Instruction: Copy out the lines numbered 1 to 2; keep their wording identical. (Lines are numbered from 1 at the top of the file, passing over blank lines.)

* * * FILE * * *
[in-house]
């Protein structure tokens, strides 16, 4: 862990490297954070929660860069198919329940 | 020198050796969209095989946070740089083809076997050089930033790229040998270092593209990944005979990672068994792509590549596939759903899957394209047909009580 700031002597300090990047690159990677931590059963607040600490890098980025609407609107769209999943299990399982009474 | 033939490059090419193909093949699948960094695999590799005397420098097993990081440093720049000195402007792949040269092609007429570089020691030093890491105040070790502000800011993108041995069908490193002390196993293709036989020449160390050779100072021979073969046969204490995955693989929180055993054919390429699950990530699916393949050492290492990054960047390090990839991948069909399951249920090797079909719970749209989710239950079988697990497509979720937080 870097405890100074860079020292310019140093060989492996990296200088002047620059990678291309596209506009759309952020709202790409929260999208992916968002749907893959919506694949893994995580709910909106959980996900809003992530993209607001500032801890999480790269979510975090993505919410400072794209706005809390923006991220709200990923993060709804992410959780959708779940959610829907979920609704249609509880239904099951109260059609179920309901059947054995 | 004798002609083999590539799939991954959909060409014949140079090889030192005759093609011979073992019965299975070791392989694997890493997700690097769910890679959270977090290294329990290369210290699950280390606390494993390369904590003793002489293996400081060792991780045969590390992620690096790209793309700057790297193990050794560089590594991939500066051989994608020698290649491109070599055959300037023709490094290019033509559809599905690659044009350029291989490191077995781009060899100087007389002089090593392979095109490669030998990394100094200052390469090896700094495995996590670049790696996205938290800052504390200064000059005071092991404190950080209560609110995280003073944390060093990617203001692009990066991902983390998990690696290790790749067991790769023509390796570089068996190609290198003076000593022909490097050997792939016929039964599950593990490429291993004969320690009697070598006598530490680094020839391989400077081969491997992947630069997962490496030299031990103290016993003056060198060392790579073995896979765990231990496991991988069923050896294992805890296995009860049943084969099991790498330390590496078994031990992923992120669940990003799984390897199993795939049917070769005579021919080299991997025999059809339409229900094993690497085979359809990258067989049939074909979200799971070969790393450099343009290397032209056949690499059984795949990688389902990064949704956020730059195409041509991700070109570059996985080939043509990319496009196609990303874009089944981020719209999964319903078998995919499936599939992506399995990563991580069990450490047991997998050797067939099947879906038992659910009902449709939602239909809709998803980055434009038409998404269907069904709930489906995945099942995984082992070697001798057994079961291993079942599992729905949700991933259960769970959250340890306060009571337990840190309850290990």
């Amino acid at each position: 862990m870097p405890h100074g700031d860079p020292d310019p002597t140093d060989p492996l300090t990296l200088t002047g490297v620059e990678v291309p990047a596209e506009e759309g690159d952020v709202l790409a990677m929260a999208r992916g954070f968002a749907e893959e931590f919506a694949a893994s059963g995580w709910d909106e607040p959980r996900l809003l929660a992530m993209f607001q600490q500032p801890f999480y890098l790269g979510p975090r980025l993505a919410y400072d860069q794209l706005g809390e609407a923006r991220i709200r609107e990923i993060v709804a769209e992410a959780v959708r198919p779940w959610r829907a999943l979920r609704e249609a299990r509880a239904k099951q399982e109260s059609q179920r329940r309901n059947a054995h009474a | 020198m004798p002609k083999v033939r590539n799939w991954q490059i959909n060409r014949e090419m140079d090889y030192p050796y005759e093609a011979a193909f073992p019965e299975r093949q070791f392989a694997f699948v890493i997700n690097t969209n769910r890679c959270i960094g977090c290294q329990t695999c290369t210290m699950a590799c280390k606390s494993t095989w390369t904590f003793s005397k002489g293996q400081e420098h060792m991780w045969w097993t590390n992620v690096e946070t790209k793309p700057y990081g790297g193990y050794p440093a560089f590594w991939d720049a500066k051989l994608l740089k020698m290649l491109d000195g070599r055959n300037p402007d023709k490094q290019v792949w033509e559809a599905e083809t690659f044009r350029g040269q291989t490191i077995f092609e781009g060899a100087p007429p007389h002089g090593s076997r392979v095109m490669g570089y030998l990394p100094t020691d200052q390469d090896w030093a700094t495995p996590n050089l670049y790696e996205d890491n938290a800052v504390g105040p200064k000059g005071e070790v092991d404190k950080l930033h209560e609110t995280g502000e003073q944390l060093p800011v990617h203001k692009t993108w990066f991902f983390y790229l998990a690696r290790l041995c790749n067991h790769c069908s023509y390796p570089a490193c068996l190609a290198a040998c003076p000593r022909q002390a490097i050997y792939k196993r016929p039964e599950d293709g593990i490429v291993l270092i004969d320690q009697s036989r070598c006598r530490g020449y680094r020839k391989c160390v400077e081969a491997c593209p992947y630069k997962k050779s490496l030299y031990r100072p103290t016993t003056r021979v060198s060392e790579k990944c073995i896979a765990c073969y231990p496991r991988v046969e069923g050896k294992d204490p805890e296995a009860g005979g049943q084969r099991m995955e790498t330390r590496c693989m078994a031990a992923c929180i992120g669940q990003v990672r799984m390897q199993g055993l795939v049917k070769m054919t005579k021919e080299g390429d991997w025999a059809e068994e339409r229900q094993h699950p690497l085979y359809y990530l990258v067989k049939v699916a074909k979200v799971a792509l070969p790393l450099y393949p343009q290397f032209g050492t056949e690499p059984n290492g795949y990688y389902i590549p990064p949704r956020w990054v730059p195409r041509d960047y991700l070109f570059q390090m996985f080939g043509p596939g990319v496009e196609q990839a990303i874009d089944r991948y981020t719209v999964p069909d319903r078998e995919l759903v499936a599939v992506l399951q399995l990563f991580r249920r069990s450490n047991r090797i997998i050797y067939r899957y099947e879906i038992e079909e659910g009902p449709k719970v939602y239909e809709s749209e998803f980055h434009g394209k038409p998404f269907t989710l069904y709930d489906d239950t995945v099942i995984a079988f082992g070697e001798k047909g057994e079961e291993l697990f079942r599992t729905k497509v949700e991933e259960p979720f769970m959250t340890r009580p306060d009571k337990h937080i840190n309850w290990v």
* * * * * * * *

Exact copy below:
[in-house]
């Protein structure tokens, strides 16, 4: 862990490297954070929660860069198919329940 | 020198050796969209095989946070740089083809076997050089930033790229040998270092593209990944005979990672068994792509590549596939759903899957394209047909009580 700031002597300090990047690159990677931590059963607040600490890098980025609407609107769209999943299990399982009474 | 033939490059090419193909093949699948960094695999590799005397420098097993990081440093720049000195402007792949040269092609007429570089020691030093890491105040070790502000800011993108041995069908490193002390196993293709036989020449160390050779100072021979073969046969204490995955693989929180055993054919390429699950990530699916393949050492290492990054960047390090990839991948069909399951249920090797079909719970749209989710239950079988697990497509979720937080 870097405890100074860079020292310019140093060989492996990296200088002047620059990678291309596209506009759309952020709202790409929260999208992916968002749907893959919506694949893994995580709910909106959980996900809003992530993209607001500032801890999480790269979510975090993505919410400072794209706005809390923006991220709200990923993060709804992410959780959708779940959610829907979920609704249609509880239904099951109260059609179920309901059947054995 | 004798002609083999590539799939991954959909060409014949140079090889030192005759093609011979073992019965299975070791392989694997890493997700690097769910890679959270977090290294329990290369210290699950280390606390494993390369904590003793002489293996400081060792991780045969590390992620690096790209793309700057790297193990050794560089590594991939500066051989994608020698290649491109070599055959300037023709490094290019033509559809599905690659044009350029291989490191077995781009060899100087007389002089090593392979095109490669030998990394100094200052390469090896700094495995996590670049790696996205938290800052504390200064000059005071092991404190950080209560609110995280003073944390060093990617203001692009990066991902983390998990690696290790790749067991790769023509390796570089068996190609290198003076000593022909490097050997792939016929039964599950593990490429291993004969320690009697070598006598530490680094020839391989400077081969491997992947630069997962490496030299031990103290016993003056060198060392790579073995896979765990231990496991991988069923050896294992805890296995009860049943084969099991790498330390590496078994031990992923992120669940990003799984390897199993795939049917070769005579021919080299991997025999059809339409229900094993690497085979359809990258067989049939074909979200799971070969790393450099343009290397032209056949690499059984795949990688389902990064949704956020730059195409041509991700070109570059996985080939043509990319496009196609990303874009089944981020719209999964319903078998995919499936599939992506399995990563991580069990450490047991997998050797067939099947879906038992659910009902449709939602239909809709998803980055434009038409998404269907069904709930489906995945099942995984082992070697001798057994079961291993079942599992729905949700991933259960769970959250340890306060009571337990840190309850290990």